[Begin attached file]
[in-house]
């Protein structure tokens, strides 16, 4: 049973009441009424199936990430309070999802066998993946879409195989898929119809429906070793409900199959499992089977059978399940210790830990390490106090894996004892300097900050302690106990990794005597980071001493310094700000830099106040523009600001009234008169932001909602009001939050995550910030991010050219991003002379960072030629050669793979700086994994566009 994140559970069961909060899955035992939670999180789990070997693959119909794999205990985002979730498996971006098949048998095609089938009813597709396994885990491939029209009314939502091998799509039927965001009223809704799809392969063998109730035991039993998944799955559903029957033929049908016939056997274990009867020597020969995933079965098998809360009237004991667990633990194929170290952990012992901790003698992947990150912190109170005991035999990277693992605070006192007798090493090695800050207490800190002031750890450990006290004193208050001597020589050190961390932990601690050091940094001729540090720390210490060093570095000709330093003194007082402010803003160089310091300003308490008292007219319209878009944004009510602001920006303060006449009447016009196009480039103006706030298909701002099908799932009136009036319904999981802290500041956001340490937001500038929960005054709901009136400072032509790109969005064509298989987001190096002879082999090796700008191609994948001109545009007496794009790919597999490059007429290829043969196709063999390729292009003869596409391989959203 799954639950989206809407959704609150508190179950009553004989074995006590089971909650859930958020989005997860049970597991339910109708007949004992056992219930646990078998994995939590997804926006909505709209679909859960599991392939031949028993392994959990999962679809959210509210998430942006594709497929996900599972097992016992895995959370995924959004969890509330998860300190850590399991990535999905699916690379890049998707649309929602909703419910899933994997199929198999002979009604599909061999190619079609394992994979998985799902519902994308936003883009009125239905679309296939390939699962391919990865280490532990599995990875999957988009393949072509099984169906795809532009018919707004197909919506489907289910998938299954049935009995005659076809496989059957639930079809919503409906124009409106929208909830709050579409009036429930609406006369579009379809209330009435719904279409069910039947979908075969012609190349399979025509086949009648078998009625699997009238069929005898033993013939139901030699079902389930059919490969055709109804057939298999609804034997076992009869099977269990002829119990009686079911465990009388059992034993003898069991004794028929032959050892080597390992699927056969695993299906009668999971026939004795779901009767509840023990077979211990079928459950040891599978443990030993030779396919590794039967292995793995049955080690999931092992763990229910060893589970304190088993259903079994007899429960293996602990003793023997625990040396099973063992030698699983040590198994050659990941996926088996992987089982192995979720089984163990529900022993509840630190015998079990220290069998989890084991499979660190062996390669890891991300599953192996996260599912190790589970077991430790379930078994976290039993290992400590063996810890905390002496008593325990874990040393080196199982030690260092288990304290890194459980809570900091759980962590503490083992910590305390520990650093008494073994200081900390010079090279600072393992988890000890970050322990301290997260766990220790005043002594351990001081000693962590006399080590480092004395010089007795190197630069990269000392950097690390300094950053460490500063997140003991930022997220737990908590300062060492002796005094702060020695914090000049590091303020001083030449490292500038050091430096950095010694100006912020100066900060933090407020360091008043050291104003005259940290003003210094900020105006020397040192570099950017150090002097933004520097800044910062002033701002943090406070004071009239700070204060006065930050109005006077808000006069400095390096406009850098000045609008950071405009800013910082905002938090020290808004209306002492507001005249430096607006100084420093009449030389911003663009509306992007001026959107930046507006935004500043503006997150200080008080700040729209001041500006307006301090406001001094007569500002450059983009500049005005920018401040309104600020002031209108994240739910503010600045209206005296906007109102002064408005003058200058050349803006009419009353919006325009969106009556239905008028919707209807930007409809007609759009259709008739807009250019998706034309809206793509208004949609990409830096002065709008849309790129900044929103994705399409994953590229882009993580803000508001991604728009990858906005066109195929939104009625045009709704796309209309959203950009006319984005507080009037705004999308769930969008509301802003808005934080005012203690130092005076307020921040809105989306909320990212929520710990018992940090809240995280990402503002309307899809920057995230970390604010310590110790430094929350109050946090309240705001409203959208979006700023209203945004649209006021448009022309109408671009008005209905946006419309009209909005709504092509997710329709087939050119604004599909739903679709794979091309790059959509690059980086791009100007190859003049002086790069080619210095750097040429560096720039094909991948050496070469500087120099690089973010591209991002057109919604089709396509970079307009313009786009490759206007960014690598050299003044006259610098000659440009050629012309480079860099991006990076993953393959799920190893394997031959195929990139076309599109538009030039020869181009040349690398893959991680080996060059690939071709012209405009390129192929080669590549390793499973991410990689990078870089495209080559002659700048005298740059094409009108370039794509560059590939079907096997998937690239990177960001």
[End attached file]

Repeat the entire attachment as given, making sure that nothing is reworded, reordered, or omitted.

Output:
[in-house]
């Protein structure tokens, strides 16, 4: 049973009441009424199936990430309070999802066998993946879409195989898929119809429906070793409900199959499992089977059978399940210790830990390490106090894996004892300097900050302690106990990794005597980071001493310094700000830099106040523009600001009234008169932001909602009001939050995550910030991010050219991003002379960072030629050669793979700086994994566009 994140559970069961909060899955035992939670999180789990070997693959119909794999205990985002979730498996971006098949048998095609089938009813597709396994885990491939029209009314939502091998799509039927965001009223809704799809392969063998109730035991039993998944799955559903029957033929049908016939056997274990009867020597020969995933079965098998809360009237004991667990633990194929170290952990012992901790003698992947990150912190109170005991035999990277693992605070006192007798090493090695800050207490800190002031750890450990006290004193208050001597020589050190961390932990601690050091940094001729540090720390210490060093570095000709330093003194007082402010803003160089310091300003308490008292007219319209878009944004009510602001920006303060006449009447016009196009480039103006706030298909701002099908799932009136009036319904999981802290500041956001340490937001500038929960005054709901009136400072032509790109969005064509298989987001190096002879082999090796700008191609994948001109545009007496794009790919597999490059007429290829043969196709063999390729292009003869596409391989959203 799954639950989206809407959704609150508190179950009553004989074995006590089971909650859930958020989005997860049970597991339910109708007949004992056992219930646990078998994995939590997804926006909505709209679909859960599991392939031949028993392994959990999962679809959210509210998430942006594709497929996900599972097992016992895995959370995924959004969890509330998860300190850590399991990535999905699916690379890049998707649309929602909703419910899933994997199929198999002979009604599909061999190619079609394992994979998985799902519902994308936003883009009125239905679309296939390939699962391919990865280490532990599995990875999957988009393949072509099984169906795809532009018919707004197909919506489907289910998938299954049935009995005659076809496989059957639930079809919503409906124009409106929208909830709050579409009036429930609406006369579009379809209330009435719904279409069910039947979908075969012609190349399979025509086949009648078998009625699997009238069929005898033993013939139901030699079902389930059919490969055709109804057939298999609804034997076992009869099977269990002829119990009686079911465990009388059992034993003898069991004794028929032959050892080597390992699927056969695993299906009668999971026939004795779901009767509840023990077979211990079928459950040891599978443990030993030779396919590794039967292995793995049955080690999931092992763990229910060893589970304190088993259903079994007899429960293996602990003793023997625990040396099973063992030698699983040590198994050659990941996926088996992987089982192995979720089984163990529900022993509840630190015998079990220290069998989890084991499979660190062996390669890891991300599953192996996260599912190790589970077991430790379930078994976290039993290992400590063996810890905390002496008593325990874990040393080196199982030690260092288990304290890194459980809570900091759980962590503490083992910590305390520990650093008494073994200081900390010079090279600072393992988890000890970050322990301290997260766990220790005043002594351990001081000693962590006399080590480092004395010089007795190197630069990269000392950097690390300094950053460490500063997140003991930022997220737990908590300062060492002796005094702060020695914090000049590091303020001083030449490292500038050091430096950095010694100006912020100066900060933090407020360091008043050291104003005259940290003003210094900020105006020397040192570099950017150090002097933004520097800044910062002033701002943090406070004071009239700070204060006065930050109005006077808000006069400095390096406009850098000045609008950071405009800013910082905002938090020290808004209306002492507001005249430096607006100084420093009449030389911003663009509306992007001026959107930046507006935004500043503006997150200080008080700040729209001041500006307006301090406001001094007569500002450059983009500049005005920018401040309104600020002031209108994240739910503010600045209206005296906007109102002064408005003058200058050349803006009419009353919006325009969106009556239905008028919707209807930007409809007609759009259709008739807009250019998706034309809206793509208004949609990409830096002065709008849309790129900044929103994705399409994953590229882009993580803000508001991604728009990858906005066109195929939104009625045009709704796309209309959203950009006319984005507080009037705004999308769930969008509301802003808005934080005012203690130092005076307020921040809105989306909320990212929520710990018992940090809240995280990402503002309307899809920057995230970390604010310590110790430094929350109050946090309240705001409203959208979006700023209203945004649209006021448009022309109408671009008005209905946006419309009209909005709504092509997710329709087939050119604004599909739903679709794979091309790059959509690059980086791009100007190859003049002086790069080619210095750097040429560096720039094909991948050496070469500087120099690089973010591209991002057109919604089709396509970079307009313009786009490759206007960014690598050299003044006259610098000659440009050629012309480079860099991006990076993953393959799920190893394997031959195929990139076309599109538009030039020869181009040349690398893959991680080996060059690939071709012209405009390129192929080669590549390793499973991410990689990078870089495209080559002659700048005298740059094409009108370039794509560059590939079907096997998937690239990177960001």